Summary: This book is awful, dated, and un-relatable. The narrator is somewhat annoying, but not terrible. If you are a younger, ambitious woman in the workplace, I do not think you will appreciate this book.
Sheryl Sandburg plays the victim card in this book. When you play the victim card, you have no control to improve the situation. She doesn't offer much in the way of solutions and the advice she does give to women/people is bad or just plan wrong. As a young woman in business, I feel that this book paints an awful picture of women. Throughout the book Sandberg highlights her insecurities, and guilt and she is over apologetic. She may be trying to help women to understand that these feelings are ok to have but instead she groups all women together and portrays them as weak, insecure, under-ambitious, guilt ridden and over apologetic. I, for one, do not want to be grouped into that category. For most of the book, I wanted to scream, "that's not me!" or say "this does not apply to me at all". She writes as though all women are facing the same, or similar struggles but the struggles she faced are dated. This book should have come out 2 decades ago. The younger generations are not facing the same barriers Sandberg faced.The issue of equality that children of today will face will be that for transgender individuals, not equality for women in business.
I'm wondering if this book would be less irritating if read by the author. Why couldn't the author--a seasoned speaker--speak for herself? I'm pretty sure the narrator brought this down a few pegs
She sounded like a teenager with a crush on Sheryl Sandberg.
Extreme boredom broken up by bits of ick.
The thoughts conveyed were somewhat too simplistic and a little whinging. Sheryl wants everything to be fair for everyone all the time. Sweet. Not exactly the bravest feminist literature produced.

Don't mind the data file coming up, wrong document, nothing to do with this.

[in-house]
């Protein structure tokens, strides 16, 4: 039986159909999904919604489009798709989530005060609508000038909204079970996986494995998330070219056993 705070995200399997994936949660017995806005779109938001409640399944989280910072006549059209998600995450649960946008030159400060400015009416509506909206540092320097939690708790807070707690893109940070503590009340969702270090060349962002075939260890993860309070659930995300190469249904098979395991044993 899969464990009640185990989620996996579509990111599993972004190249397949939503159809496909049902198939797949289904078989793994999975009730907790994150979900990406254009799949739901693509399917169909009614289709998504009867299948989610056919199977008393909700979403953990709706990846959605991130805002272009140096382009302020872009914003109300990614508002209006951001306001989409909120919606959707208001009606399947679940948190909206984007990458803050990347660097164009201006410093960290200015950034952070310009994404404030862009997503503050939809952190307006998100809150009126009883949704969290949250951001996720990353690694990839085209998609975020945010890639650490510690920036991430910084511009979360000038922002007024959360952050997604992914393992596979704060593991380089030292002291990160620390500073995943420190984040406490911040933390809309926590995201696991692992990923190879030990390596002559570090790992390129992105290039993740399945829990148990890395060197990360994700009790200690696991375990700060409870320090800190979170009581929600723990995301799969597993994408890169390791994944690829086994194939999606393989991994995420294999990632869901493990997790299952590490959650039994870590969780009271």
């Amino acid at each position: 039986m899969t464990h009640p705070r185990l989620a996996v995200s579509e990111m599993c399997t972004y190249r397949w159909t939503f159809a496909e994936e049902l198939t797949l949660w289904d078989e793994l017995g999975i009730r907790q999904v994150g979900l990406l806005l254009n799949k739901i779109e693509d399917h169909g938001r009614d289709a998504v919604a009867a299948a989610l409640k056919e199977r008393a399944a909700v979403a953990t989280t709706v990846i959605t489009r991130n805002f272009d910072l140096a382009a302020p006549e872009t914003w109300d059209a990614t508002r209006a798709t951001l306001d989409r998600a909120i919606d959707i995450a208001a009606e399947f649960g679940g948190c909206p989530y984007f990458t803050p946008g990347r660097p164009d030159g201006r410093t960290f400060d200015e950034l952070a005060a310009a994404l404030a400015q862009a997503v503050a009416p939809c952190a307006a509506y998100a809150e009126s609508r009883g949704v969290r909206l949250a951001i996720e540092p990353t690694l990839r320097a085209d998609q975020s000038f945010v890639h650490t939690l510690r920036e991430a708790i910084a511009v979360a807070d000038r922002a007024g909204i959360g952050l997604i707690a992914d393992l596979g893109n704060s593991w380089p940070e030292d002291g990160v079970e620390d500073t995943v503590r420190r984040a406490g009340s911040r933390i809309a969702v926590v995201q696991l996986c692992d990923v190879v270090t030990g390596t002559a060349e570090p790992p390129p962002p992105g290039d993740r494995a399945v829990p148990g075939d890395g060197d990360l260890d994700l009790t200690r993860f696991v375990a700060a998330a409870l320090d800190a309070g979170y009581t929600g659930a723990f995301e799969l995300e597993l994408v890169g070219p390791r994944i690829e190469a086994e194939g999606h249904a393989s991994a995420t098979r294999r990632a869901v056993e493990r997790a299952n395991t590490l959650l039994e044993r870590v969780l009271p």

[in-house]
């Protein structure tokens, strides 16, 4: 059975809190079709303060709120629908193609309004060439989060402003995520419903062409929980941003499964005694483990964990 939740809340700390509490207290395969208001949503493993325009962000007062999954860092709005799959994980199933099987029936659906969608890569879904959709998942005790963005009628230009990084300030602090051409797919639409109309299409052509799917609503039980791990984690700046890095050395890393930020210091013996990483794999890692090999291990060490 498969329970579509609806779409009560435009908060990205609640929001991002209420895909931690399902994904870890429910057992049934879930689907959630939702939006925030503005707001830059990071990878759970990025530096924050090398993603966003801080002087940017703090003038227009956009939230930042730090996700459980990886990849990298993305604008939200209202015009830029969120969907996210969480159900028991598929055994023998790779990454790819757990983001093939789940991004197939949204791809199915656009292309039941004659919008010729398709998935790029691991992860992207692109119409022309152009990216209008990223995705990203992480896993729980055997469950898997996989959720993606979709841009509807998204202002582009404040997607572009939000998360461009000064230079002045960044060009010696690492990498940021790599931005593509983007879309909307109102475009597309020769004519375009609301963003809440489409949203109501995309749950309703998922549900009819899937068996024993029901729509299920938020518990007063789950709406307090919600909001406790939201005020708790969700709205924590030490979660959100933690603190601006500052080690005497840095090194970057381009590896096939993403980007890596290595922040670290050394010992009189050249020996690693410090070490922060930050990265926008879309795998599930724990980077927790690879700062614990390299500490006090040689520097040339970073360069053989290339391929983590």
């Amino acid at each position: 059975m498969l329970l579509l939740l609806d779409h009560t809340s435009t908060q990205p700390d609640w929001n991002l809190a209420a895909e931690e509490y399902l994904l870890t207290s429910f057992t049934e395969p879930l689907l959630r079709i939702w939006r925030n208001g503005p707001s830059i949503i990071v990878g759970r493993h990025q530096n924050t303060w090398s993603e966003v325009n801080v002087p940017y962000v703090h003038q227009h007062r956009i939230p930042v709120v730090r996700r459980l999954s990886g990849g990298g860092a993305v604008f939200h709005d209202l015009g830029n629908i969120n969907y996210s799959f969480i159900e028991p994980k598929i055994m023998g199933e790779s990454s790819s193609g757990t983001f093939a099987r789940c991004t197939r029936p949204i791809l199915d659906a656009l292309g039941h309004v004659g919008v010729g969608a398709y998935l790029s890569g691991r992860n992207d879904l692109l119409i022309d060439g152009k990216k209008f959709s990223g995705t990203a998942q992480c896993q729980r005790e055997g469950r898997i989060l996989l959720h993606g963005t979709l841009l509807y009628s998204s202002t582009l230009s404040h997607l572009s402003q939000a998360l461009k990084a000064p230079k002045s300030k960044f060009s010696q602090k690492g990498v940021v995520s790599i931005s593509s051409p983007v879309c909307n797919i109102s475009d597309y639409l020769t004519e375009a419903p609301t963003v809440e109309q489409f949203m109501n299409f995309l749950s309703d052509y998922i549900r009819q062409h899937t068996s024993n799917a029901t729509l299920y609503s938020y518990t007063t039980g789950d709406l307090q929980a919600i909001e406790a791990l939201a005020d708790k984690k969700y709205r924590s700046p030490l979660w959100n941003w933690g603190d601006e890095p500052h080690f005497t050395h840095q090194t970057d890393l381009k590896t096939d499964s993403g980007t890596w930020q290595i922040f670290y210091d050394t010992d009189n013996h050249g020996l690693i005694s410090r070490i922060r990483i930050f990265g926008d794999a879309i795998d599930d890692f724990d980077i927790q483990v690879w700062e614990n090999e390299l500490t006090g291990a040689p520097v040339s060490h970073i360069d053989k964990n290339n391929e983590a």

Thought provoking, researched
Someone with a more mature/soothing voice. Elisa's voice was slightly nasal and sounded very young. I felt that it didn't suite the material. It was more of a distraction.
It's so thought prevoking and the statistics alone are worth hearing. It's amazing to me that Sandberg got so much crticisim when the introduction literally covers and acknowledges the book's flaws (directed towards indvidual control rather than larger policy or systematic issues; not applicable towards lower income women; parts of her life are unrelatable...). I absolutely recommend this book to all ages, all genders.
I finished this book in two days. It really was an eye opener for me to see the struggles that women still face in the professional circles. Sheryl's story was encouraging and engaging. Her professional insights were very helpful for me personally.
It also makes me see the importance of supporting my wife not only as a professional woman but at home.
Thank you for this.
This book is telling the story of my life as if it's been following me around like reality TV cameras! Sandberg speaks truth to the situation that many of us face in the workplace. My only wish is that I could blast the audio here in the office in hopes that a few of my peers could hear!
Listened to the audio book while commuting. Every woman, young and old, working or not, should read it, as well as the men who love them. Lots of important gems on how we all need to break through internal and external barriers, fully participate, and become the person we want to be.